Say what you will about the decidedly offbeat “Head Over Heels,” but it definitely isn’t your run-of-the-mill musical revue. Where most “jukebox” shows that spotlight the greatest hits of a particular singer or band typically incorporate their popular songs around some sketchy biography of the artists involved — if they bother to include any plot at all — this one takes a moderately obscure work of antiquated 16th-century prose (Sir Philip Sidney’s “The Arcadia”) and sets it to the “new wave” tunes of the 1980s group the Go-Go’s.
As originally conceived and scripted by the aptly named Jeff Whitty (the mischievous mastermind behind “Avenue Q”), such diametrically opposing forces make for a hit-or-miss combination. In the terrific opening number of artistic director Freddie Ashley’s Actor’s Express production, accompanied by a rocking four-piece band (led by music director Alli Lingenfelter on keyboards), “Head Over Heels” starts off with a certifiable bang — introducing its cast of characters in a rollicking rendition of “We Got the Beat.”
But their kingdom of Arcadia is soon enough threatened with the loss of its own existential “beat.” The plot thickens in the convoluted tradition of those interchangeable Shakespearean romantic fantasies about mismatched lovers, mistaken identities, magic spells and the like. There are several 21st-century twists and turns along the way, too, beginning with a set of dire prophecies issued by an oracle who now identifies as “non-binary” (Trevor Perry as Pythio).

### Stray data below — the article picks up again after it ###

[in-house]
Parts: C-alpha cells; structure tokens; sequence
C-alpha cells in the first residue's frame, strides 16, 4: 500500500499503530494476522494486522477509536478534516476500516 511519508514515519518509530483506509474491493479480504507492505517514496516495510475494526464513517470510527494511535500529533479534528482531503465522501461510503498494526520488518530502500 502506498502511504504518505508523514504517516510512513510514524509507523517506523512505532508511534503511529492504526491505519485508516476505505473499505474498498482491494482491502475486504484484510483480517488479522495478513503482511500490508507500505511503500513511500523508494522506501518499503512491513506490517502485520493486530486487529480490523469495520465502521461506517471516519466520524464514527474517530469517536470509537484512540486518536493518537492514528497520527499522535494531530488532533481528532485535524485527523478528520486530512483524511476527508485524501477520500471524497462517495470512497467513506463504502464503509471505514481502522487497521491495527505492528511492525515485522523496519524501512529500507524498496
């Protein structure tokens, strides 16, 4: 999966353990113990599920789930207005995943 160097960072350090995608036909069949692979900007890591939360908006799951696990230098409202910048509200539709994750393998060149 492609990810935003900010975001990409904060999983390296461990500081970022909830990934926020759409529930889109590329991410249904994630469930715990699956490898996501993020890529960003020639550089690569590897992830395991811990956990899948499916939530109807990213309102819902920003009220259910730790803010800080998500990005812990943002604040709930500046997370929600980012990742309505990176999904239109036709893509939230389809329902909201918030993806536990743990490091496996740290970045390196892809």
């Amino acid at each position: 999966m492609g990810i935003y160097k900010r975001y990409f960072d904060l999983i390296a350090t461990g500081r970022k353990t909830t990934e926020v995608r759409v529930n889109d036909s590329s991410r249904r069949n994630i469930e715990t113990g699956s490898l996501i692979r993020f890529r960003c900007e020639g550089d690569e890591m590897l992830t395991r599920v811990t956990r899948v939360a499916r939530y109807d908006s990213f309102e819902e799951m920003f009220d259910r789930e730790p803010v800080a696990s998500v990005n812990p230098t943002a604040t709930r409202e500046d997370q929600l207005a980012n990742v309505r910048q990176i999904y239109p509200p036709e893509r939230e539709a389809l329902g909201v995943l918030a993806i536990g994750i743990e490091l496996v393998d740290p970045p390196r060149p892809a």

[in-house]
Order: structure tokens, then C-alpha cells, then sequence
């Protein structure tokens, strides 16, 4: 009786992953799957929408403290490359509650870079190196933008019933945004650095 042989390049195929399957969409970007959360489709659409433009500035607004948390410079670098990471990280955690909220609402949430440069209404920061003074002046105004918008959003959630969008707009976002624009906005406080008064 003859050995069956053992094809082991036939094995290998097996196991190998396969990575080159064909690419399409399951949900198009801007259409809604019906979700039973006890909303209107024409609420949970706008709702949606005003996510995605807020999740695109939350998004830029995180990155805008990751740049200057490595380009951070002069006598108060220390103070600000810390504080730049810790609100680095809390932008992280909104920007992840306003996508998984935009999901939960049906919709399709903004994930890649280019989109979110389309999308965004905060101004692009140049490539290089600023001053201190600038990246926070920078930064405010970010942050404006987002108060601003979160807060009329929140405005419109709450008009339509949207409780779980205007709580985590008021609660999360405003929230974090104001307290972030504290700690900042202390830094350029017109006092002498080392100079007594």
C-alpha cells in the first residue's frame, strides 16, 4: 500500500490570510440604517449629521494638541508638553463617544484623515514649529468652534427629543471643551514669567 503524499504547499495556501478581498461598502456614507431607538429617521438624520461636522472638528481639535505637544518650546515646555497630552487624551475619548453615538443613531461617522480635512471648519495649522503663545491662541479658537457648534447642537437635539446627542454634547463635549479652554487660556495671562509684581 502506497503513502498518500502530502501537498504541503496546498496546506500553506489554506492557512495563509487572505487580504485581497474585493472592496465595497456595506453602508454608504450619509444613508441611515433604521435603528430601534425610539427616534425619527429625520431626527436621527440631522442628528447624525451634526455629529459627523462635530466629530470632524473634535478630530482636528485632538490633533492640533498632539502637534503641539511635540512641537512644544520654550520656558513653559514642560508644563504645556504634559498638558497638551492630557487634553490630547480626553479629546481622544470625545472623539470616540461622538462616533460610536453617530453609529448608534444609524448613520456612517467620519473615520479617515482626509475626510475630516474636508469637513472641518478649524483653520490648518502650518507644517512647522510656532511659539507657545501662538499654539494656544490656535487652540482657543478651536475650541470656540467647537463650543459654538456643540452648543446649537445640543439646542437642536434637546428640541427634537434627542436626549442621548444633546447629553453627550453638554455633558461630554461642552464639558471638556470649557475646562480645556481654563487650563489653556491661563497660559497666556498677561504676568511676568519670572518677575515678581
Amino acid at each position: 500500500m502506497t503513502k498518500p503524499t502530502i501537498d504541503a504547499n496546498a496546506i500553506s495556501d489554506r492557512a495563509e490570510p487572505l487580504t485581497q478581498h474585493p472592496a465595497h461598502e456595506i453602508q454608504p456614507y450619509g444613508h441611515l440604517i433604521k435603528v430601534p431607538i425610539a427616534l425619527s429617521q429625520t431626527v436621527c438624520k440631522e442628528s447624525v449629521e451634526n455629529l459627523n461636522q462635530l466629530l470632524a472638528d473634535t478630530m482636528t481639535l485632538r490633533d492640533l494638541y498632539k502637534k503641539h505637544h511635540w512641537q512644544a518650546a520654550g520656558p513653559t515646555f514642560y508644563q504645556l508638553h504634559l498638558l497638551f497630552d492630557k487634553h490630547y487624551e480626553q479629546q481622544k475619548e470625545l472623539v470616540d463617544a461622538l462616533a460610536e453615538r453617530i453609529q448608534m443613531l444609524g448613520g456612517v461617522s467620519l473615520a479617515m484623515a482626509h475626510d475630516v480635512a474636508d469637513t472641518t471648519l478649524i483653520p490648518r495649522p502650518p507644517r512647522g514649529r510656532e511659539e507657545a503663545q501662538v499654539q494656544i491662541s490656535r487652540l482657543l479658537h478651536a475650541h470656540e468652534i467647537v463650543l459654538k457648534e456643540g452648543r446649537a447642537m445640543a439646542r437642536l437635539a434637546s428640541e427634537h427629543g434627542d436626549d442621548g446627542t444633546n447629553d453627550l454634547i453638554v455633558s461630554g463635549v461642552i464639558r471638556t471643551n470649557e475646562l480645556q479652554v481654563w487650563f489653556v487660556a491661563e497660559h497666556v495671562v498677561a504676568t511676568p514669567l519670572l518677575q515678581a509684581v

Those omens principally involve King Basilius (Kevin Harry) and Queen Gynecia (Jennifer Alice Acker), whose marriage is failing; their nubile daughters, the self-centered Pamela (Abby Holland) and the sweet-natured Philoclea (Emily Whitley); and the prospective love interests of the two princesses, both gay (Niki Badua as Pamela’s loyal handmaiden, Mopsa) and somewhat straight (Danny Crowe as Philoclea’s smitten suitor Musidorus, a lowly shepherd who later masquerades as an Amazon woman warrior named Cleophila).
How well do Go-Go’s songs fit the story? Sometimes (but not always), better than you’d think. The budding romances between the two younger couples are taboo for different reasons — the one a question of sexual orientation, the other a matter of class distinction — which provides a perfect cue for the four of them to join in on a joyous rendition of “Our Lips Are Sealed.” In another, various characters consummate their clandestine affairs as shadow figures behind a white curtain, humorously set to the tune of “Heaven Is a Place on Earth.”
Other highlights: Whitley’s “Here You Are”; Badua’s “Vacation”; Crowe’s “Mad About You”; Harry and Acker’s “This Old Feeling”; Holland’s “Beautiful”; and Ashley’s entire 15-member ensemble delivers a rousing version of the title song. The exceedingly inventive and energetic choreography is by Kari Twyman.
MORE THINGS TO DO: MODA’s new exhibit
The show feels overlong, bogging down in patches to dispense with a lot of expository filler between songs. While a conventional staging of Sidney’s archaic “Arcadia” might have “strained for lack of a serious message,” to quote the funniest line in “Head Over Heels,” all the contemporized touches enable the musical to generally get around that particular problem — and, besides, there’s absolutely no denying that the Go-Go’s soundtrack still has the beat.
“Head Over Heels”
Through Aug. 25. 8 p.m. Wednesdays-Saturdays; 2 p.m. Sundays; 2 p.m. Saturdays (Aug. 17 and 24 only). $20-$50. Actor’s Express (at King Plow Arts Center), 887 W. Marietta St. NW, Atlanta. 404-607-7469. actors-express.com.
Bottom line: A real curio.
Support real journalism. Support local journalism. Subscribe to The Atlanta Journal-Constitution today. See offers.
Your subscription to the Atlanta Journal-Constitution funds in-depth reporting and investigations that keep you informed. Thank you for supporting real journalism.